Chris Cook, one of the few centrist media people worth taking seriously – largely because he is open to new ideas and data – tweets surprise at a Neal Lawson column, in which the latter suggests that New Labour’s key failure was its success in getting votes from the rich.
I well remember crunching my way up gravel drives past BMWs in Enfield the day Stephen Twigg ousted Michael Portillo – oh, how we cheered later that morning. But in hindsight the wrong people were voting Labour. The tent was too big and you spent the next 10 years trying to keep the wrong people in it: the very rich, for example. What meaningful project includes everyone?
And I’m surprised at Chris’s surprise. Has politics really become a PR exercise to the extent that for even one of the better commentators, the idea of different material interests, served by different political parties, seems ridiculous?
This is not to say that Lawson is entirely correct in his equating Enfield gravel-pathed residence and BMW ownership with a set of interests that only the Conservative party can meet. Many of those people had very valid reason to vote Labour in 1997, given the manifesto promises made (and quite well fulfilled) around state education, just for example. For myself, I prefer the Tory/Labour constituency dividing lines drawn up 80-odd years ago by RH Tawney, who argues convincingly for the inclusion of “brain workers” in the development of socialist democracy oriented towards socially useful work, while the capitalist owner of the means of production can only ever be on the other side of the political gain line.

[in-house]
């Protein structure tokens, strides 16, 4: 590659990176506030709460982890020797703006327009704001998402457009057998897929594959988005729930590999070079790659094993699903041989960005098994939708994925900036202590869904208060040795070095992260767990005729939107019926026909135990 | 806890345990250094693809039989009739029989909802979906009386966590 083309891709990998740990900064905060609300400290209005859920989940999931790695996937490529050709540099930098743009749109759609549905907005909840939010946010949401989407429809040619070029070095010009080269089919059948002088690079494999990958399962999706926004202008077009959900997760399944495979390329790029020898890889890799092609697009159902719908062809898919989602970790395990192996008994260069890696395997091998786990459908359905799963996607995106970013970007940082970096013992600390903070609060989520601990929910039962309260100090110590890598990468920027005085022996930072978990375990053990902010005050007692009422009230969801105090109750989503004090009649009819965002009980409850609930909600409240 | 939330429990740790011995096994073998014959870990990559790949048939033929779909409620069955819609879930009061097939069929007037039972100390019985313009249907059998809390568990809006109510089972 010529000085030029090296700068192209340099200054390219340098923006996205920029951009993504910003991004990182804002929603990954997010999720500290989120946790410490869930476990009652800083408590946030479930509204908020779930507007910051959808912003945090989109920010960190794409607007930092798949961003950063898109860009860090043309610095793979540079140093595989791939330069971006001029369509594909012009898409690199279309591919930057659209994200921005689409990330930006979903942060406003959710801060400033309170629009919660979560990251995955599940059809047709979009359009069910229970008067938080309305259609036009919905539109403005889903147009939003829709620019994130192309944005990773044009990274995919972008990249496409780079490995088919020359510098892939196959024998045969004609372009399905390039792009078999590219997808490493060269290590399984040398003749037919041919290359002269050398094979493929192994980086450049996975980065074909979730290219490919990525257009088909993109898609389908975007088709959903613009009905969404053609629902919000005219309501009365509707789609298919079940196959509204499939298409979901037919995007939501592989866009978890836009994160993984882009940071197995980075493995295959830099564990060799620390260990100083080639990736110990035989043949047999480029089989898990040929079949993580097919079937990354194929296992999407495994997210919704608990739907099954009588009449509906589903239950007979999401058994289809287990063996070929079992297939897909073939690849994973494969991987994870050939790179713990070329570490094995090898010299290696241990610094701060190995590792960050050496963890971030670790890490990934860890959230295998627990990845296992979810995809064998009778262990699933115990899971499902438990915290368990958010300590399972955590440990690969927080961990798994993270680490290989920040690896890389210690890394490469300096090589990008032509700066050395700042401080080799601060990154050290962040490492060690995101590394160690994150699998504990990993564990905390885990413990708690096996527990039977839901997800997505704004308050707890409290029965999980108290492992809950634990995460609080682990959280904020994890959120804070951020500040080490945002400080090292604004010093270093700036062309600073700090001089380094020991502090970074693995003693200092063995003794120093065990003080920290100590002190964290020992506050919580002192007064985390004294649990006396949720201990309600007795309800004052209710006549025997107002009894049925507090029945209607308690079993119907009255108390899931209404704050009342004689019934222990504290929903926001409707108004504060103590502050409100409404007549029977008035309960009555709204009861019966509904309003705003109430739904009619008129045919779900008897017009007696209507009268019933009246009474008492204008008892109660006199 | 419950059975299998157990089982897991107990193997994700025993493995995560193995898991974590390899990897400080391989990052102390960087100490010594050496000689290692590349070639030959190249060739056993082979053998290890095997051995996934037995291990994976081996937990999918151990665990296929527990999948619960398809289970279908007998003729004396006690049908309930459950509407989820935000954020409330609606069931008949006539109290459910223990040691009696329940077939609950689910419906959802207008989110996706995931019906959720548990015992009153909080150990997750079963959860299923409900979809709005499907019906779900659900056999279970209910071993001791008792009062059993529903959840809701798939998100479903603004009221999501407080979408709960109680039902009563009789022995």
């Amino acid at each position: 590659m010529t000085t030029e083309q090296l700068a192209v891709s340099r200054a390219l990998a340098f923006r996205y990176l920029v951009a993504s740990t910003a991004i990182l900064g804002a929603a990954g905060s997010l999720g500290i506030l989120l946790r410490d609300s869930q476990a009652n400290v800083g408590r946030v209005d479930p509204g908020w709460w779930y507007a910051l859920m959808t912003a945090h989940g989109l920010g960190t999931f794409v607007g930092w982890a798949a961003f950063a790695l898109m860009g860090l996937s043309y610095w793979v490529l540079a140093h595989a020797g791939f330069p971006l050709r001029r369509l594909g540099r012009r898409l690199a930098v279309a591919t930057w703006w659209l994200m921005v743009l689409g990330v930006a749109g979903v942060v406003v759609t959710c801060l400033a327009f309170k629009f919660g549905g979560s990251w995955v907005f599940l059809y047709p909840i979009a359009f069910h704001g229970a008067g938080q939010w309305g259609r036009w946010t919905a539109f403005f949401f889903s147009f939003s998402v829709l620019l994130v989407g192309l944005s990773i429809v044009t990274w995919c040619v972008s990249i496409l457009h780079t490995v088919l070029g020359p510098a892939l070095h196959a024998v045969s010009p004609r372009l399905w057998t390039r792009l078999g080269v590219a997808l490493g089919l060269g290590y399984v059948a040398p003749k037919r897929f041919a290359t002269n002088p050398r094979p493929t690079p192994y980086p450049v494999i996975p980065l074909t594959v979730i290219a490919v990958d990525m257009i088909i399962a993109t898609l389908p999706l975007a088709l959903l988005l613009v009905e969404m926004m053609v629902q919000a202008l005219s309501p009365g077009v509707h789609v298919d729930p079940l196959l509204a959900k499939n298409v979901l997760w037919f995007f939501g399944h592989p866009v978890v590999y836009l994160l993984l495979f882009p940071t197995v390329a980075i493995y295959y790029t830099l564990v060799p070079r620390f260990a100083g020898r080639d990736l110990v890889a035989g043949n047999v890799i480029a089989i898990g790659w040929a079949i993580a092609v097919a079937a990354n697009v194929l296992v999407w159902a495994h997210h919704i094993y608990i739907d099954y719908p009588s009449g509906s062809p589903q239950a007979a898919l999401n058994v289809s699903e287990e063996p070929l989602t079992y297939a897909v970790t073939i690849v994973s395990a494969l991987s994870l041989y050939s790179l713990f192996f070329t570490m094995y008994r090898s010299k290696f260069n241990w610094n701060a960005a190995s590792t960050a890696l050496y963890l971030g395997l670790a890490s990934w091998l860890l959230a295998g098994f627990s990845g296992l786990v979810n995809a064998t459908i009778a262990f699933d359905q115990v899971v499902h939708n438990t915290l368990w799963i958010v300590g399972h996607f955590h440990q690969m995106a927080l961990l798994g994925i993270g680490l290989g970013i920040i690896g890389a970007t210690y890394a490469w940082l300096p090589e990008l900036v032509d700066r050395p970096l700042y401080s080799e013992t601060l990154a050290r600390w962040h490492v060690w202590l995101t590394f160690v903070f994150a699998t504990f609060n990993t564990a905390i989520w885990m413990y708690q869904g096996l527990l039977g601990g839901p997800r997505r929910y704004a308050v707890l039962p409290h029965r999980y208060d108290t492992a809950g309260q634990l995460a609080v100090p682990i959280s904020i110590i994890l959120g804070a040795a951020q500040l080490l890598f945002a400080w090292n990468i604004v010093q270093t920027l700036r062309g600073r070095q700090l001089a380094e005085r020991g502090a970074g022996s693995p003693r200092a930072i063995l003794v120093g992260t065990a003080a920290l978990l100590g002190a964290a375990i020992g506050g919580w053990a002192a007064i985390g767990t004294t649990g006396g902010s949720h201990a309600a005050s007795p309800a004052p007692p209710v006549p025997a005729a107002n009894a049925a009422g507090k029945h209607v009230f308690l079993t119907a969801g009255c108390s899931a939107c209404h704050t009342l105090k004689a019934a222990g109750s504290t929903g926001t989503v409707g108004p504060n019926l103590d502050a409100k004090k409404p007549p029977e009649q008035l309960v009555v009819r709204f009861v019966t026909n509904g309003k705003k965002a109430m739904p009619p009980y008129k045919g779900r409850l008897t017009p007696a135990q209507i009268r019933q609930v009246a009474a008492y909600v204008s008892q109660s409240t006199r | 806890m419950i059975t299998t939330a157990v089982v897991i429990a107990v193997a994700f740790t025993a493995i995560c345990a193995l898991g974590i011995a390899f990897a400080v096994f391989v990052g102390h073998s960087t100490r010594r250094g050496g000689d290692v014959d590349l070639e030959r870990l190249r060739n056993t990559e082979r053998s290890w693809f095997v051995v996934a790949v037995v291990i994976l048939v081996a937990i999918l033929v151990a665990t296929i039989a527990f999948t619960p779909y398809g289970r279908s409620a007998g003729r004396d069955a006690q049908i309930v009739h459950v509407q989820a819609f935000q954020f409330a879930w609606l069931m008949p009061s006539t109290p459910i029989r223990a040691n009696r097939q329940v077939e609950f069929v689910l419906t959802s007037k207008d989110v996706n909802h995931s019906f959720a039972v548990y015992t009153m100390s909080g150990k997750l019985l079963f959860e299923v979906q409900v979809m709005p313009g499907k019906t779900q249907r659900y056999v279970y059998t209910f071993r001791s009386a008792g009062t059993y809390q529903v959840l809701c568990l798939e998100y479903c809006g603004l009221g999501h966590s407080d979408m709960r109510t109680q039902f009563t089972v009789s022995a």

But Lawson is right to say that when a political tent is too big, too inclusive, then political direction can be (and was) lost, not least because it is the very visibility (and openness to metaphoric description) of opposing interests which helps maintain that direction (cf. UKIP’s progress in relation to visible immigration).
Indeed, the principle of material interests in political opposition to each other has to be accepted if the votes of, let us say, the self-employed and small business owners, are to be properly contested by one the one hand, a Tory party claiming them in the spirit of capitalism (without the capital for the greater part), and a Labour party which can and should argue that in the early 21st century self-employment is often imposed, and that many small business owners actually manage* – sometimes heroically – to operate within a cut-throat supply chain environment while still maintaining a viable moral economy in relation to their employees and clients.
Those votes are worth fighting for and actually, yes, they may be better votes than ones from the very rich.
* There’ll be more on this in coming posts, especially around how legal structure has become more important in policy than the reality of work norms, not least as I count myself as one of these small business owners, although one without too much need for heroics.
On Facebook, Dave Osler poses the question about Labour’s plummeting support in Scotland:
Generations of international relations students have studied the ‘who lost China?’ debate that took place in the US under the Truman administration. I think pol sci majors in future will equally argue about ‘who lost Scotland’ for the Labour Party. Does the blame lie with Labour’s Westminster leadership, largely oblivious to social trends beyond north London? Or is it the fault of the management team at the branch office itself?
I don’t currently (though I will presently) have much to add to conventional wisdom here, but I think HM Drucker’s warning from 1979, in his Doctrine and Ethos in the Labour Party may be instructive: